memorial candle ceremony

Memorial Candle Lighting For Deceased Loved Ones

Hello! We would be greatful for some advice, thank you! We would like to honor our deceased grandparents at our wedding ceremony. Also, I (the bride) have one remaining grandfather who is still living and will be at the ceremony and we would like to honor him as well.

We are having a candlelit church ceremony (hurricaine vases and pilar candles on stage strategically placed, as well as dual candelabras). I would like to honor the grandparents by lighting the candles in memoral at the very beginning of the ceremony, which I plan to have explained in the order of service in the program. Also, I would like to have a powerpoint presentation at the same time as the candles being lit with the pictures and names of the deceased loved ones presented to the audience. After the lights come up a bit and the presentation is over, I’d like to seat my living grandfather with honor. And then start the usual seating of the mothers, etc, etc and processional of the bridesmaids and bride.

First of all, does this sound even remotely like a good idea? Next, do you have any ideas for the powerpoint presentation (lights will be dimmed if not dark), ie…quotes, etc and then what would be a good lead in from the powerpoint presentation to the seating of my grandfather? (I’m not thinking of an officiant speaking).

Thanks for your time and valuable advice!

Family Unity Candle Set

Reverend Susanna Stefanachi Macomb. Author of Wedding Celebrations, A Practical Guide for Couples

Dear Bride-To-Be. You obviously love your grandparents very much. Here are quotes straight from my book (and my next book ) that work well in honoring those who have passed:

  • In the life of the family, past and future meet. –Thomas Moore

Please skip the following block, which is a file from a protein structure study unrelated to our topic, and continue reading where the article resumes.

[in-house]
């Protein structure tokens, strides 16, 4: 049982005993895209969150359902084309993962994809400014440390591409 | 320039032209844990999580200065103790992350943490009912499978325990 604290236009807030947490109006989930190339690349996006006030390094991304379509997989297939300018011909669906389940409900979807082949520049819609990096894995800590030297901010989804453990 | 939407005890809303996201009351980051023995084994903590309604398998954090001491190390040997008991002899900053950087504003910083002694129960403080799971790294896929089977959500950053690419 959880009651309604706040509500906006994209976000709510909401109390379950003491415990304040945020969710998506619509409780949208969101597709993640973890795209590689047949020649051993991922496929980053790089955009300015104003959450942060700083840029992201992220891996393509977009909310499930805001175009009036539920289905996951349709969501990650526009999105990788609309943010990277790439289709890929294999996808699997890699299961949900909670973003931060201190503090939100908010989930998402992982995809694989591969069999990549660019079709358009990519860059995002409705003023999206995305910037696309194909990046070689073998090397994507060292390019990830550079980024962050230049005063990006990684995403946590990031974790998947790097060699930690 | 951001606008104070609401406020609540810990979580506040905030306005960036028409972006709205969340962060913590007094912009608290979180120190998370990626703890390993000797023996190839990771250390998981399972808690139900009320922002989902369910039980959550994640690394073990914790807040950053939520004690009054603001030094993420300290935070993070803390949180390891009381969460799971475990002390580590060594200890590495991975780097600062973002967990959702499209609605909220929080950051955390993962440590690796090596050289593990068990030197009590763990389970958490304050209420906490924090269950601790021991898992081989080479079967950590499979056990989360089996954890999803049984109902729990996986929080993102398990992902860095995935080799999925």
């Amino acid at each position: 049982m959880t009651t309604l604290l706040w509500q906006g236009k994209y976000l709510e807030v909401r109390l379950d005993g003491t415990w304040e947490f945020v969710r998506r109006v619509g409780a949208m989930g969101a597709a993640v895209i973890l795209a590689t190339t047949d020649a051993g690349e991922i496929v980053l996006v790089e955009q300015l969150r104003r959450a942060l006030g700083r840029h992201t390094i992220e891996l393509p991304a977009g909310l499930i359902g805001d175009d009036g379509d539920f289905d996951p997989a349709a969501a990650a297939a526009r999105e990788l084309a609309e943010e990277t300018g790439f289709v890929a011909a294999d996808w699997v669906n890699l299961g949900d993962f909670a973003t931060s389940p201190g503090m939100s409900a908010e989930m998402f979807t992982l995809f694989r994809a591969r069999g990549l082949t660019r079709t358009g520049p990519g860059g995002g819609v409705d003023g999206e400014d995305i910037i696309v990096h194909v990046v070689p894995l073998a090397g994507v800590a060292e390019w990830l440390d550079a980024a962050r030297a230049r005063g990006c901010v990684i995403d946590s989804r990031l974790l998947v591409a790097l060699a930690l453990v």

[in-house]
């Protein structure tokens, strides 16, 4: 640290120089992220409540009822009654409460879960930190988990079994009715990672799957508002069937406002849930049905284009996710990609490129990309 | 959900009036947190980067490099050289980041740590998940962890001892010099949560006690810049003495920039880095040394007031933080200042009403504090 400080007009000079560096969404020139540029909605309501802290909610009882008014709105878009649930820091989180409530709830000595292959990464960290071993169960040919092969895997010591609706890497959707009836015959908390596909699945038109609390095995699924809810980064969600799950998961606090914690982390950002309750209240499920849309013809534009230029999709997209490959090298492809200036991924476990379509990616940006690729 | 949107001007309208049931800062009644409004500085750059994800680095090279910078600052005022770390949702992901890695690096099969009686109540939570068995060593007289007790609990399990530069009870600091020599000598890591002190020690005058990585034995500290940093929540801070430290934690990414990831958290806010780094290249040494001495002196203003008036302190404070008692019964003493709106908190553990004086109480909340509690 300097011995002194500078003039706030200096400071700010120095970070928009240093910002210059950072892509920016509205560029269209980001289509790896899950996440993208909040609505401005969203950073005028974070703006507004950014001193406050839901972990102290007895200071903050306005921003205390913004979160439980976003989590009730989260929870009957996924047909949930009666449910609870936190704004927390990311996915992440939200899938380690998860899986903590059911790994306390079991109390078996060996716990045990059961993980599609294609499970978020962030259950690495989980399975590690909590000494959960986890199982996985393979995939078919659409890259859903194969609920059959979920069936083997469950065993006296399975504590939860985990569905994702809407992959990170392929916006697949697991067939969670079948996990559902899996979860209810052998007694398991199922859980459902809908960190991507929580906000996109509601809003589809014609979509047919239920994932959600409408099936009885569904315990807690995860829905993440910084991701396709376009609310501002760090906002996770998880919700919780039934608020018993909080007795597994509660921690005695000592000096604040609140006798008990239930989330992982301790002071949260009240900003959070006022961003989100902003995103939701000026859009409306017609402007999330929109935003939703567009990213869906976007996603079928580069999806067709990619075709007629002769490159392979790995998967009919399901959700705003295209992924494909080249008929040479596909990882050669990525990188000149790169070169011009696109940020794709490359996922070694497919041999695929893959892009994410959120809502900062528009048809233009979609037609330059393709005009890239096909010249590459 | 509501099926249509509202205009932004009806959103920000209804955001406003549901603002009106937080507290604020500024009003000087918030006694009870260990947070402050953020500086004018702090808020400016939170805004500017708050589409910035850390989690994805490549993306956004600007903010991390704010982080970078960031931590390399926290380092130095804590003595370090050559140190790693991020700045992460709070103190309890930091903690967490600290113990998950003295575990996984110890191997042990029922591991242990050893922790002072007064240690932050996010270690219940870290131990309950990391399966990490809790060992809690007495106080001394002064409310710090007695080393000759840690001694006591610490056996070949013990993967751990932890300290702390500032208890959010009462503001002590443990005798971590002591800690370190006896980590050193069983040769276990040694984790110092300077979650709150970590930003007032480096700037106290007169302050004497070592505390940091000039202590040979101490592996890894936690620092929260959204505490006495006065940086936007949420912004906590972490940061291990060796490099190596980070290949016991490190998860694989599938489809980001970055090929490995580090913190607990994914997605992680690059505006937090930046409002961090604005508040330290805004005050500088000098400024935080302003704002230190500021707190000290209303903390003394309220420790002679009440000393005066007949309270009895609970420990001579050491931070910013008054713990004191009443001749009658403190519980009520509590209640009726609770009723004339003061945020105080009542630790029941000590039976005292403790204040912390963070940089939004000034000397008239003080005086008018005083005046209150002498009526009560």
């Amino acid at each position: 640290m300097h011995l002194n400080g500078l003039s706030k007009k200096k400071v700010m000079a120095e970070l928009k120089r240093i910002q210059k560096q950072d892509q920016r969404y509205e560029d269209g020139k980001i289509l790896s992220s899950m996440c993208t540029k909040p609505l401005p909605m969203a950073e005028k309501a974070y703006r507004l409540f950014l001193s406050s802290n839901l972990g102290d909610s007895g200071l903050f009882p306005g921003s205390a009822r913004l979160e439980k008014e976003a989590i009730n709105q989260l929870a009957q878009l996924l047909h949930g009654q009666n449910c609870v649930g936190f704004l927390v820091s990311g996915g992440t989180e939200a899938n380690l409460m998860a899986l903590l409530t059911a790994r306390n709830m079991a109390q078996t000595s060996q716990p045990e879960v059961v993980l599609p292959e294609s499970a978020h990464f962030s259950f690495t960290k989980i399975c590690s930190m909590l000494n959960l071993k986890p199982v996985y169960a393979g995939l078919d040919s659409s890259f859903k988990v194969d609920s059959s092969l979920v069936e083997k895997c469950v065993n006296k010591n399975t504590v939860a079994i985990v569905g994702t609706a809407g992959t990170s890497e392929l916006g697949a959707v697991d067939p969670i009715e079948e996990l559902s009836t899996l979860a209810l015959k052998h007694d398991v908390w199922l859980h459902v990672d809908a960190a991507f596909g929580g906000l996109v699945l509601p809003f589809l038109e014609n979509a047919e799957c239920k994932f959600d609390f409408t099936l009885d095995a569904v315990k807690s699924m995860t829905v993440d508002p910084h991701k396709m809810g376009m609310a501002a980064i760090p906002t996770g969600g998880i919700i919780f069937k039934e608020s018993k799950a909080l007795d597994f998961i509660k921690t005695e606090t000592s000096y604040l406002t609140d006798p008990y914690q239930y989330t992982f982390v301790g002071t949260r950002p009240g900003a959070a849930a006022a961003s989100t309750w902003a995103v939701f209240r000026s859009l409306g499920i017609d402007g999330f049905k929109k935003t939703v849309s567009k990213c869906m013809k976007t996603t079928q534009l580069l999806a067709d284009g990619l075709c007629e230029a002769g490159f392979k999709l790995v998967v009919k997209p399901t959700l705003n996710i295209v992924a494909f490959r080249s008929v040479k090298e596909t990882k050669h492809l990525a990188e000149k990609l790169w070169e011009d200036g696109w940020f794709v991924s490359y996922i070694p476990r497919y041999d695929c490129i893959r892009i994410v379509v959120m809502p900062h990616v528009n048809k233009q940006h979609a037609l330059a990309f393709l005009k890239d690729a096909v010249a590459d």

• When we honor our ancestors, we acknowledge that we did not create ourselves….that the line goes all the way back, perhaps to God…and the grace with which we embrace life….is always a measure of what has gone before. -Alice Walker
  • Family faces are magic mirrors. Looking at people who belong to us, we see the past, present and future. -Gail Lumet Buckley

If I were officiating your ceremony, I would say something to the following (also from my book):

Thomas Moore (or whichever author you choose) once said,” (then read the quote)”. Therefore, at this time we remember (names) (relation to) who have passed on. Though they cannot be with us physically, we acknowledge that they are here in spirit sharing in our joy. The light of their memory can never be extinguished in the hearts of those who loved them.

(This last line is your cue to light the candles in their memory.)

Then you can go on to acknowledge your only living grandparent:

  • At this time, we would like to welcome Grandpa (name), (name’s) only living grandparent. Grandpa….., the bride and groom are honored to have you by their side today. They love you very much.

It will be very moving. Blessings upon your wedding day!

Rev. Susanna

Rebecca Black, Etiquette By Rebecca

Dear Honoring Grandparents,

I’m not sure about your PowerPoint presentation during your wedding. We memorize simply and quickly. Often this is just a short line in the program or a moment of silence.

Seating your living grandfather directly before the mothers is wonderful, especially because this will be mentioned in the program. There is no reason to embellish this with slides or announcement. Your deceased grandparents could be honored after the procession during the candle lighting. This would also be mentioned in the program.